Not many know these days that, back when reliable wrist watches were a rare commodity in Korea,
US Military issue watches were an object of envy in the back alley watch shops and local black markets
(so called spooky market) of imported and smuggled goods. These secretly circulated military watches were
very much the symbol of American predominance. As long as you could own a waterproof watch with a sturdy case,
bright luminescent index and 24-hour military time indicators, manually winding the spring every morning was not a big deal.

Military issue watches are categorized by various standards such as the production date, purpose, country of origin and manufacturing company. As with other military issue items, military watches rarely had visible brand logo on them with only a few exceptions, and were managed by complex military specification codes (some Spec. codes however include information about the manufacturer). Of course there was no such thing as fancy packaging to please the customer, which, from collector's point of view, ironically adds to the fascinating atmosphere of the military watch.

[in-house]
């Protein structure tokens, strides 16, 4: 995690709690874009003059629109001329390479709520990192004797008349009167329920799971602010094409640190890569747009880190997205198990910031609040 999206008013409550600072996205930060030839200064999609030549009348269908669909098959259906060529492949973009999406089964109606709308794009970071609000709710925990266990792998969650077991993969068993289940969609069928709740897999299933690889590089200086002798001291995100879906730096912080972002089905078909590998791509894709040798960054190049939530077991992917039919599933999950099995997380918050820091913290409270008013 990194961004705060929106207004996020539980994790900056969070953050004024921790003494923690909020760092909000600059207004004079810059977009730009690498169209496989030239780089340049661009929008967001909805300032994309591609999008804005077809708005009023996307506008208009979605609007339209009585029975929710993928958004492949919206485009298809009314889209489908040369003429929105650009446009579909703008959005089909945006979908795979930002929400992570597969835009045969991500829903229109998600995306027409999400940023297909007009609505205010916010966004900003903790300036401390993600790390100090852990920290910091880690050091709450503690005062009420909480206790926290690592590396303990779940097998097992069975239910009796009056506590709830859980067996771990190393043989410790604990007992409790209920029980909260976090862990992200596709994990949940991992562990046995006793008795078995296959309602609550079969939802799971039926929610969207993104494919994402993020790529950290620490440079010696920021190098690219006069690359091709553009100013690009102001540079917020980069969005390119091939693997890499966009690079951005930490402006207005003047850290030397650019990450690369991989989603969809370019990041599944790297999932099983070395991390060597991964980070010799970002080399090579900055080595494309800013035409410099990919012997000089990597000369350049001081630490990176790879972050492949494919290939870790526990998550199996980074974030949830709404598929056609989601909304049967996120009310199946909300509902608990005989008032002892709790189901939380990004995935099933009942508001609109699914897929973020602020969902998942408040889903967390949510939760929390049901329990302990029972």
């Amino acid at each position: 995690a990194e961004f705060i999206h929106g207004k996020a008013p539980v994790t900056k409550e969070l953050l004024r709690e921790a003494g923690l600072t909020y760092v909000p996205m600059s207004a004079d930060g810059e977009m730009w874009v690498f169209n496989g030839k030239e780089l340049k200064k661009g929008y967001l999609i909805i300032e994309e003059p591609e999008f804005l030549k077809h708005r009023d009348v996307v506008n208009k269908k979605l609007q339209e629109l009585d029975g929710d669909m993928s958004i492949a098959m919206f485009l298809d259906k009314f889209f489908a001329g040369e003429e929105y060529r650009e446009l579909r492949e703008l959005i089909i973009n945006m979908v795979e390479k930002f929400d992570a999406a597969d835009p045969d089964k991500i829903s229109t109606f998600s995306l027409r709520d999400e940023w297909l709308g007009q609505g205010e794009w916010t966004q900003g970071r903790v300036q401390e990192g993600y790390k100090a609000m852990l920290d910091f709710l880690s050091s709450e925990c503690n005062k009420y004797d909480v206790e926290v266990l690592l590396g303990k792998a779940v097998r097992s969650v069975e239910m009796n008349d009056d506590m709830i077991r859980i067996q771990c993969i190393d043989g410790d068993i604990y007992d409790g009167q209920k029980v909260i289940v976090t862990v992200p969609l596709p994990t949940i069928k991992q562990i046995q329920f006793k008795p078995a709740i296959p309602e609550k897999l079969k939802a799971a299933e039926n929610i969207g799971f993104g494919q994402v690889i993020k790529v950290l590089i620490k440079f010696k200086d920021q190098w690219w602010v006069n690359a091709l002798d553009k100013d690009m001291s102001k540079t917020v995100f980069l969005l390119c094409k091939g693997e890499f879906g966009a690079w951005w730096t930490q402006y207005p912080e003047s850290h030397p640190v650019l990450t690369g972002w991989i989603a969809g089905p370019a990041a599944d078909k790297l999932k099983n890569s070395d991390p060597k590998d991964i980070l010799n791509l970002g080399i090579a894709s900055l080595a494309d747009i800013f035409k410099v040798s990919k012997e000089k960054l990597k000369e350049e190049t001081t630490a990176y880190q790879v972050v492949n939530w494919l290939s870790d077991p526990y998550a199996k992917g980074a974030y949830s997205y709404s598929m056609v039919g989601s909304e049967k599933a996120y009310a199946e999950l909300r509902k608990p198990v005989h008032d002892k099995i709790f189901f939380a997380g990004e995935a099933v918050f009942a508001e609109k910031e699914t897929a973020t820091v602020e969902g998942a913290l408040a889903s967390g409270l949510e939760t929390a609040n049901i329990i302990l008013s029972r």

Throughout the history of modern warfare, many military watches have been produced for many wars, and some of the world-famous manufacturers like Patek Phillipe and A.Lange & Sohne were also part of this history. 

Patek Philippe Pilot Watch 1936


A. Lange and Sohne  German Military pilot Watch Ref. FI 23883 1940's

Let us take a close look at the modern US military issue watches. First, we need to know about the 'Military Specification Ref. No. 46374'. By the end of 1960s, US watchmakers bidding for a government contract had to go through in-depth researches on cost efficiency and functionality on the field to meet the requirements of this specification. 

As a result, from 1968's Spec. No. 46374A to the current 46374G, countless number of mil-spec watches of the 46374 family have been produced for almost half a century. The picture below shows one of the very first Spec No. 46374A models manufactured in 1969.

This model was issued to infantry soldiers for their 'normal' operations rather than the special forces. Its shape and size is quite rustic and small with 33mm plastic case and nylon strap. In the case is a very simple manual movement designed to keep time only. And if it broke down, it was advised at that time not to repair it but a new watch was issued instead, because it cost less to manufacture one than to repair.

This means the 46374 watch was not meant to last longer than necessary, as clearly marked "Non-Maintainable" on the back of the case and the packaging box.